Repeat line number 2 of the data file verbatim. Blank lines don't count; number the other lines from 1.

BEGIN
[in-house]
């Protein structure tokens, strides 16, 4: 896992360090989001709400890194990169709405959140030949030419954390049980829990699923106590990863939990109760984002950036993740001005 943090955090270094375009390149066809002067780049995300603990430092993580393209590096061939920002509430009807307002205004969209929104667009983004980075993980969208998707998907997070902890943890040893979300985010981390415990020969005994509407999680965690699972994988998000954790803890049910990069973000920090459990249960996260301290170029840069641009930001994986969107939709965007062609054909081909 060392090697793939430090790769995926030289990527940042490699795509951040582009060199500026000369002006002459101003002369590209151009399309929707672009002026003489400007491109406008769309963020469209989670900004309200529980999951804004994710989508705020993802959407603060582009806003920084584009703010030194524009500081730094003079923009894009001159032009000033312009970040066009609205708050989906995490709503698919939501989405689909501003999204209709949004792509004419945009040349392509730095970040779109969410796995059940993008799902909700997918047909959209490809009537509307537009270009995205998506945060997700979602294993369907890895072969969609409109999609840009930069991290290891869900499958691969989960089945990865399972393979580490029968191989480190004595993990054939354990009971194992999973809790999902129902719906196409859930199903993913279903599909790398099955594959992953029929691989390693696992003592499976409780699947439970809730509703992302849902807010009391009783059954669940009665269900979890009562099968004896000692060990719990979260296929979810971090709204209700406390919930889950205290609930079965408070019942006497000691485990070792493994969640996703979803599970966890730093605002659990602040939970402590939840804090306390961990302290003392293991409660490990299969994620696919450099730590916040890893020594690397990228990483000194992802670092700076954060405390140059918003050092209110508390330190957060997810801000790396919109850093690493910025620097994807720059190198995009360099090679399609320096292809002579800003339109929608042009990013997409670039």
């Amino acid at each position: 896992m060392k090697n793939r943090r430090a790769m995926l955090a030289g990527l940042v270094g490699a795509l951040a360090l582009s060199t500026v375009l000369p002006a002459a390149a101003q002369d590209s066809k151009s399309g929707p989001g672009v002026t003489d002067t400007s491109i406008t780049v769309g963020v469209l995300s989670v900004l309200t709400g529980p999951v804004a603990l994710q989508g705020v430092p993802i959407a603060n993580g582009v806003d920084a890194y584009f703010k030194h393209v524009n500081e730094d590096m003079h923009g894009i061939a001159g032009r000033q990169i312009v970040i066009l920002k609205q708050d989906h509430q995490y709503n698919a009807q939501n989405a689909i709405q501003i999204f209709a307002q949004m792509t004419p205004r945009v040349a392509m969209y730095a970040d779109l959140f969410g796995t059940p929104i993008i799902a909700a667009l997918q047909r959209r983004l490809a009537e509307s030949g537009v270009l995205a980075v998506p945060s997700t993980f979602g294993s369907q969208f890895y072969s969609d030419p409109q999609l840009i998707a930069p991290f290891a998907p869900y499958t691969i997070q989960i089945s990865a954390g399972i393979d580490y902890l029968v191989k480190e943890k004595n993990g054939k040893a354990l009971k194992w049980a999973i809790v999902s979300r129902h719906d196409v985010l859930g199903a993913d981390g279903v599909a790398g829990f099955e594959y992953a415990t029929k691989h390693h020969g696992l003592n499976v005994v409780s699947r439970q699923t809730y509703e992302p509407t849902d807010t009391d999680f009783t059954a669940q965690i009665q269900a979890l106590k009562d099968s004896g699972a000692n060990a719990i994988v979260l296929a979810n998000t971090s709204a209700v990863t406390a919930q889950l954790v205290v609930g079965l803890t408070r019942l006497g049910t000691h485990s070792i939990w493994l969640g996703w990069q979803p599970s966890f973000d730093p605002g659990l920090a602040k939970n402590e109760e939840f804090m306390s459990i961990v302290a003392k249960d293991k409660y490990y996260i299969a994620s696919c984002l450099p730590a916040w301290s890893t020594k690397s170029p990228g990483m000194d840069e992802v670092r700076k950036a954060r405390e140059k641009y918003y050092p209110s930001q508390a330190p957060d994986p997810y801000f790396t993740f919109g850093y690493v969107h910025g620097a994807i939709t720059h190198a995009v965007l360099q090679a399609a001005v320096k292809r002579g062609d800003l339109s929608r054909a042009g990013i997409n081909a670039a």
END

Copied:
């Protein structure tokens, strides 16, 4: 896992360090989001709400890194990169709405959140030949030419954390049980829990699923106590990863939990109760984002950036993740001005 943090955090270094375009390149066809002067780049995300603990430092993580393209590096061939920002509430009807307002205004969209929104667009983004980075993980969208998707998907997070902890943890040893979300985010981390415990020969005994509407999680965690699972994988998000954790803890049910990069973000920090459990249960996260301290170029840069641009930001994986969107939709965007062609054909081909 060392090697793939430090790769995926030289990527940042490699795509951040582009060199500026000369002006002459101003002369590209151009399309929707672009002026003489400007491109406008769309963020469209989670900004309200529980999951804004994710989508705020993802959407603060582009806003920084584009703010030194524009500081730094003079923009894009001159032009000033312009970040066009609205708050989906995490709503698919939501989405689909501003999204209709949004792509004419945009040349392509730095970040779109969410796995059940993008799902909700997918047909959209490809009537509307537009270009995205998506945060997700979602294993369907890895072969969609409109999609840009930069991290290891869900499958691969989960089945990865399972393979580490029968191989480190004595993990054939354990009971194992999973809790999902129902719906196409859930199903993913279903599909790398099955594959992953029929691989390693696992003592499976409780699947439970809730509703992302849902807010009391009783059954669940009665269900979890009562099968004896000692060990719990979260296929979810971090709204209700406390919930889950205290609930079965408070019942006497000691485990070792493994969640996703979803599970966890730093605002659990602040939970402590939840804090306390961990302290003392293991409660490990299969994620696919450099730590916040890893020594690397990228990483000194992802670092700076954060405390140059918003050092209110508390330190957060997810801000790396919109850093690493910025620097994807720059190198995009360099090679399609320096292809002579800003339109929608042009990013997409670039």